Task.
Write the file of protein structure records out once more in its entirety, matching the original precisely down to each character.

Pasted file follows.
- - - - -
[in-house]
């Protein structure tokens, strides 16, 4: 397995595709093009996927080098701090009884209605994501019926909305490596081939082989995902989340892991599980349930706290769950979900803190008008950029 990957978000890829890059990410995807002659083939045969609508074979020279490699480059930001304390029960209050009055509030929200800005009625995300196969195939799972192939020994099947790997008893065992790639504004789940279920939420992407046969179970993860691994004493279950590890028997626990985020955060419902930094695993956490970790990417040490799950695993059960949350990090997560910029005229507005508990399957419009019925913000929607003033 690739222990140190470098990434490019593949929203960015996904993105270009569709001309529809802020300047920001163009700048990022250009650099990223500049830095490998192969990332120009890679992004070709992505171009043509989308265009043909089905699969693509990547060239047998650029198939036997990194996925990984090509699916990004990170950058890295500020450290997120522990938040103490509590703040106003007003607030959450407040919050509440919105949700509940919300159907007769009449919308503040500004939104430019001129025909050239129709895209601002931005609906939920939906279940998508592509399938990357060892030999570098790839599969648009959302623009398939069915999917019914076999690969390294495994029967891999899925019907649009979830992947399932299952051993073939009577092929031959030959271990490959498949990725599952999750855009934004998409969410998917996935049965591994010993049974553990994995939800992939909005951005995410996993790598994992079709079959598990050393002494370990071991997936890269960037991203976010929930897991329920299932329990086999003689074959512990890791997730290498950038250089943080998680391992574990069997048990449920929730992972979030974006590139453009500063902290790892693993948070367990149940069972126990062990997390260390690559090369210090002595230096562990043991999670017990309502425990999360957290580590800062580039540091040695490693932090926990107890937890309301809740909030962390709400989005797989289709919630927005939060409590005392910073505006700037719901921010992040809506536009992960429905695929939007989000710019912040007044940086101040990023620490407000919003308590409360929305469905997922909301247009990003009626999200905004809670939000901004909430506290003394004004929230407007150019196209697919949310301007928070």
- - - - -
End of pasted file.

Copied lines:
[in-house]
């Protein structure tokens, strides 16, 4: 397995595709093009996927080098701090009884209605994501019926909305490596081939082989995902989340892991599980349930706290769950979900803190008008950029 990957978000890829890059990410995807002659083939045969609508074979020279490699480059930001304390029960209050009055509030929200800005009625995300196969195939799972192939020994099947790997008893065992790639504004789940279920939420992407046969179970993860691994004493279950590890028997626990985020955060419902930094695993956490970790990417040490799950695993059960949350990090997560910029005229507005508990399957419009019925913000929607003033 690739222990140190470098990434490019593949929203960015996904993105270009569709001309529809802020300047920001163009700048990022250009650099990223500049830095490998192969990332120009890679992004070709992505171009043509989308265009043909089905699969693509990547060239047998650029198939036997990194996925990984090509699916990004990170950058890295500020450290997120522990938040103490509590703040106003007003607030959450407040919050509440919105949700509940919300159907007769009449919308503040500004939104430019001129025909050239129709895209601002931005609906939920939906279940998508592509399938990357060892030999570098790839599969648009959302623009398939069915999917019914076999690969390294495994029967891999899925019907649009979830992947399932299952051993073939009577092929031959030959271990490959498949990725599952999750855009934004998409969410998917996935049965591994010993049974553990994995939800992939909005951005995410996993790598994992079709079959598990050393002494370990071991997936890269960037991203976010929930897991329920299932329990086999003689074959512990890791997730290498950038250089943080998680391992574990069997048990449920929730992972979030974006590139453009500063902290790892693993948070367990149940069972126990062990997390260390690559090369210090002595230096562990043991999670017990309502425990999360957290580590800062580039540091040695490693932090926990107890937890309301809740909030962390709400989005797989289709919630927005939060409590005392910073505006700037719901921010992040809506536009992960429905695929939007989000710019912040007044940086101040990023620490407000919003308590409360929305469905997922909301247009990003009626999200905004809670939000901004909430506290003394004004929230407007150019196209697919949310301007928070």